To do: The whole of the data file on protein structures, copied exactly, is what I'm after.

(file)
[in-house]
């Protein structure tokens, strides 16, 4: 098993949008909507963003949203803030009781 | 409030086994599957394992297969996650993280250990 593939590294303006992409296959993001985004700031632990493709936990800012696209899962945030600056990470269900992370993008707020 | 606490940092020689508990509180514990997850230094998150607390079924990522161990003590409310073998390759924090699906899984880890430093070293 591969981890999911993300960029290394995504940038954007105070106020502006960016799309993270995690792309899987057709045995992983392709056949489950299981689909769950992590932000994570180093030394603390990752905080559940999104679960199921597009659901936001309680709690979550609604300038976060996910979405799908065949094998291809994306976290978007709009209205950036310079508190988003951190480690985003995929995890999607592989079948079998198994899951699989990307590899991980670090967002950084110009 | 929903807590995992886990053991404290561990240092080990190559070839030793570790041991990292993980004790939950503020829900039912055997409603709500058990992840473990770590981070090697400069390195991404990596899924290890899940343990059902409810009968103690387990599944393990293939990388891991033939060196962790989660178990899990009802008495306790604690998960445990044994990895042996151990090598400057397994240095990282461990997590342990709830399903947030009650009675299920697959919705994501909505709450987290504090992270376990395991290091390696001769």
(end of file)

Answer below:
[in-house]
């Protein structure tokens, strides 16, 4: 098993949008909507963003949203803030009781 | 409030086994599957394992297969996650993280250990 593939590294303006992409296959993001985004700031632990493709936990800012696209899962945030600056990470269900992370993008707020 | 606490940092020689508990509180514990997850230094998150607390079924990522161990003590409310073998390759924090699906899984880890430093070293 591969981890999911993300960029290394995504940038954007105070106020502006960016799309993270995690792309899987057709045995992983392709056949489950299981689909769950992590932000994570180093030394603390990752905080559940999104679960199921597009659901936001309680709690979550609604300038976060996910979405799908065949094998291809994306976290978007709009209205950036310079508190988003951190480690985003995929995890999607592989079948079998198994899951699989990307590899991980670090967002950084110009 | 929903807590995992886990053991404290561990240092080990190559070839030793570790041991990292993980004790939950503020829900039912055997409603709500058990992840473990770590981070090697400069390195991404990596899924290890899940343990059902409810009968103690387990599944393990293939990388891991033939060196962790989660178990899990009802008495306790604690998960445990044994990895042996151990090598400057397994240095990282461990997590342990709830399903947030009650009675299920697959919705994501909505709450987290504090992270376990395991290091390696001769």